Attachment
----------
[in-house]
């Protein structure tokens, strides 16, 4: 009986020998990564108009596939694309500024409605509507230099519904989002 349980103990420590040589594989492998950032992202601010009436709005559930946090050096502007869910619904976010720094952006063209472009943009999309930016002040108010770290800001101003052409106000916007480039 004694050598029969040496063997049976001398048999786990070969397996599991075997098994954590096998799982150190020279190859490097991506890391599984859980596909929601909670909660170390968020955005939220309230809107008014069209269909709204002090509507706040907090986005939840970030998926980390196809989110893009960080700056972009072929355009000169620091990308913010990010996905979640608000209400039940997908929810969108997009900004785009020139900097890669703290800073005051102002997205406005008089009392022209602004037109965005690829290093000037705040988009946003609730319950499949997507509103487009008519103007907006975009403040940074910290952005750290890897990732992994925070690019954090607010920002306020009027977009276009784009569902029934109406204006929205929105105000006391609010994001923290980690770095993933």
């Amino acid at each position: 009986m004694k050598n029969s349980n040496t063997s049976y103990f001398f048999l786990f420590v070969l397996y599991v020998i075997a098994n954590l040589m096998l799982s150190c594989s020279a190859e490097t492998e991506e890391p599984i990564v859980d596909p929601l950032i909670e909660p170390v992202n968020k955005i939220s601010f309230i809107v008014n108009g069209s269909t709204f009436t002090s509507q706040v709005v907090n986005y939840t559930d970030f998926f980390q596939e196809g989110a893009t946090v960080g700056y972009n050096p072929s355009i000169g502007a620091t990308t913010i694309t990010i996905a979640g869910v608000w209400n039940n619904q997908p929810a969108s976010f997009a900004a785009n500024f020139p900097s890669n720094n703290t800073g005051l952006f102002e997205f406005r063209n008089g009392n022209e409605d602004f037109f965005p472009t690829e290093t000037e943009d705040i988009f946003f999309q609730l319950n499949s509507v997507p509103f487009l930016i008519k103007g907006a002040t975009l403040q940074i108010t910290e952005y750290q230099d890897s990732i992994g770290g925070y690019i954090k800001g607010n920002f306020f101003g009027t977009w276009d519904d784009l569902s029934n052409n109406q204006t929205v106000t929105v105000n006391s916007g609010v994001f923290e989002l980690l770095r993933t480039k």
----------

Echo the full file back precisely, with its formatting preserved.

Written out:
[in-house]
């Protein structure tokens, strides 16, 4: 009986020998990564108009596939694309500024409605509507230099519904989002 349980103990420590040589594989492998950032992202601010009436709005559930946090050096502007869910619904976010720094952006063209472009943009999309930016002040108010770290800001101003052409106000916007480039 004694050598029969040496063997049976001398048999786990070969397996599991075997098994954590096998799982150190020279190859490097991506890391599984859980596909929601909670909660170390968020955005939220309230809107008014069209269909709204002090509507706040907090986005939840970030998926980390196809989110893009960080700056972009072929355009000169620091990308913010990010996905979640608000209400039940997908929810969108997009900004785009020139900097890669703290800073005051102002997205406005008089009392022209602004037109965005690829290093000037705040988009946003609730319950499949997507509103487009008519103007907006975009403040940074910290952005750290890897990732992994925070690019954090607010920002306020009027977009276009784009569902029934109406204006929205929105105000006391609010994001923290980690770095993933």
């Amino acid at each position: 009986m004694k050598n029969s349980n040496t063997s049976y103990f001398f048999l786990f420590v070969l397996y599991v020998i075997a098994n954590l040589m096998l799982s150190c594989s020279a190859e490097t492998e991506e890391p599984i990564v859980d596909p929601l950032i909670e909660p170390v992202n968020k955005i939220s601010f309230i809107v008014n108009g069209s269909t709204f009436t002090s509507q706040v709005v907090n986005y939840t559930d970030f998926f980390q596939e196809g989110a893009t946090v960080g700056y972009n050096p072929s355009i000169g502007a620091t990308t913010i694309t990010i996905a979640g869910v608000w209400n039940n619904q997908p929810a969108s976010f997009a900004a785009n500024f020139p900097s890669n720094n703290t800073g005051l952006f102002e997205f406005r063209n008089g009392n022209e409605d602004f037109f965005p472009t690829e290093t000037e943009d705040i988009f946003f999309q609730l319950n499949s509507v997507p509103f487009l930016i008519k103007g907006a002040t975009l403040q940074i108010t910290e952005y750290q230099d890897s990732i992994g770290g925070y690019i954090k800001g607010n920002f306020f101003g009027t977009w276009d519904d784009l569902s029934n052409n109406q204006t929205v106000t929105v105000n006391s916007g609010v994001f923290e989002l980690l770095r993933t480039k």